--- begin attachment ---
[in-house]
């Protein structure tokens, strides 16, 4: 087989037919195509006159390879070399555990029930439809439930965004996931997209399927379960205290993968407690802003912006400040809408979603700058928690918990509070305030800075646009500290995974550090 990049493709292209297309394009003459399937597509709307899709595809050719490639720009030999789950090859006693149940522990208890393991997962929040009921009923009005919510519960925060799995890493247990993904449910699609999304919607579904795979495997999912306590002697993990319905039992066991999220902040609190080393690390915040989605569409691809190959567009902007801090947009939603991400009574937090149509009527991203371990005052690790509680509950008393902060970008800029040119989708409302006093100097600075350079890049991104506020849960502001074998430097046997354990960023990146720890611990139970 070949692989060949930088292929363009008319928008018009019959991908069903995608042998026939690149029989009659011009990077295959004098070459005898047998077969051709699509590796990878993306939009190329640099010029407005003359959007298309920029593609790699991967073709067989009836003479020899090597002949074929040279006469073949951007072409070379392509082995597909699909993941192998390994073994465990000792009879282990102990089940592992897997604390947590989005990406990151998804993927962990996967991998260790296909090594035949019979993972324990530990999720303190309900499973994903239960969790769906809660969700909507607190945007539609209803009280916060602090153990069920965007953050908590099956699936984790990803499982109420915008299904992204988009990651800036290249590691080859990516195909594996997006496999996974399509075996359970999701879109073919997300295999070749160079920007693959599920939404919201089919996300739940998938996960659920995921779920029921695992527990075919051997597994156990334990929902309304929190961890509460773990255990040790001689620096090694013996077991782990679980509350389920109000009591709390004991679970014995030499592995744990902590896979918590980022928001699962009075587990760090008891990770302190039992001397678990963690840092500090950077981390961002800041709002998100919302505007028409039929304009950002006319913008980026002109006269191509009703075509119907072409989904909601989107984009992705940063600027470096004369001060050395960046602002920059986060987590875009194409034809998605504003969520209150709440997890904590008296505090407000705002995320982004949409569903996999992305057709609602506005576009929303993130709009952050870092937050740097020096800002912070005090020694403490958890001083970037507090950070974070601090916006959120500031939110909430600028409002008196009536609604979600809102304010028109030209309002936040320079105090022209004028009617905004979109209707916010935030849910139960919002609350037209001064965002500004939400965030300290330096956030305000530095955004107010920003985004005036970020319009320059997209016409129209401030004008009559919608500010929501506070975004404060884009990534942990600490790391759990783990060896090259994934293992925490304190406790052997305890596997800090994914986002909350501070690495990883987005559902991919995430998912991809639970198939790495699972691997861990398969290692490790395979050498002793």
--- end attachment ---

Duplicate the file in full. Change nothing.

[in-house]
């Protein structure tokens, strides 16, 4: 087989037919195509006159390879070399555990029930439809439930965004996931997209399927379960205290993968407690802003912006400040809408979603700058928690918990509070305030800075646009500290995974550090 990049493709292209297309394009003459399937597509709307899709595809050719490639720009030999789950090859006693149940522990208890393991997962929040009921009923009005919510519960925060799995890493247990993904449910699609999304919607579904795979495997999912306590002697993990319905039992066991999220902040609190080393690390915040989605569409691809190959567009902007801090947009939603991400009574937090149509009527991203371990005052690790509680509950008393902060970008800029040119989708409302006093100097600075350079890049991104506020849960502001074998430097046997354990960023990146720890611990139970 070949692989060949930088292929363009008319928008018009019959991908069903995608042998026939690149029989009659011009990077295959004098070459005898047998077969051709699509590796990878993306939009190329640099010029407005003359959007298309920029593609790699991967073709067989009836003479020899090597002949074929040279006469073949951007072409070379392509082995597909699909993941192998390994073994465990000792009879282990102990089940592992897997604390947590989005990406990151998804993927962990996967991998260790296909090594035949019979993972324990530990999720303190309900499973994903239960969790769906809660969700909507607190945007539609209803009280916060602090153990069920965007953050908590099956699936984790990803499982109420915008299904992204988009990651800036290249590691080859990516195909594996997006496999996974399509075996359970999701879109073919997300295999070749160079920007693959599920939404919201089919996300739940998938996960659920995921779920029921695992527990075919051997597994156990334990929902309304929190961890509460773990255990040790001689620096090694013996077991782990679980509350389920109000009591709390004991679970014995030499592995744990902590896979918590980022928001699962009075587990760090008891990770302190039992001397678990963690840092500090950077981390961002800041709002998100919302505007028409039929304009950002006319913008980026002109006269191509009703075509119907072409989904909601989107984009992705940063600027470096004369001060050395960046602002920059986060987590875009194409034809998605504003969520209150709440997890904590008296505090407000705002995320982004949409569903996999992305057709609602506005576009929303993130709009952050870092937050740097020096800002912070005090020694403490958890001083970037507090950070974070601090916006959120500031939110909430600028409002008196009536609604979600809102304010028109030209309002936040320079105090022209004028009617905004979109209707916010935030849910139960919002609350037209001064965002500004939400965030300290330096956030305000530095955004107010920003985004005036970020319009320059997209016409129209401030004008009559919608500010929501506070975004404060884009990534942990600490790391759990783990060896090259994934293992925490304190406790052997305890596997800090994914986002909350501070690495990883987005559902991919995430998912991809639970198939790495699972691997861990398969290692490790395979050498002793």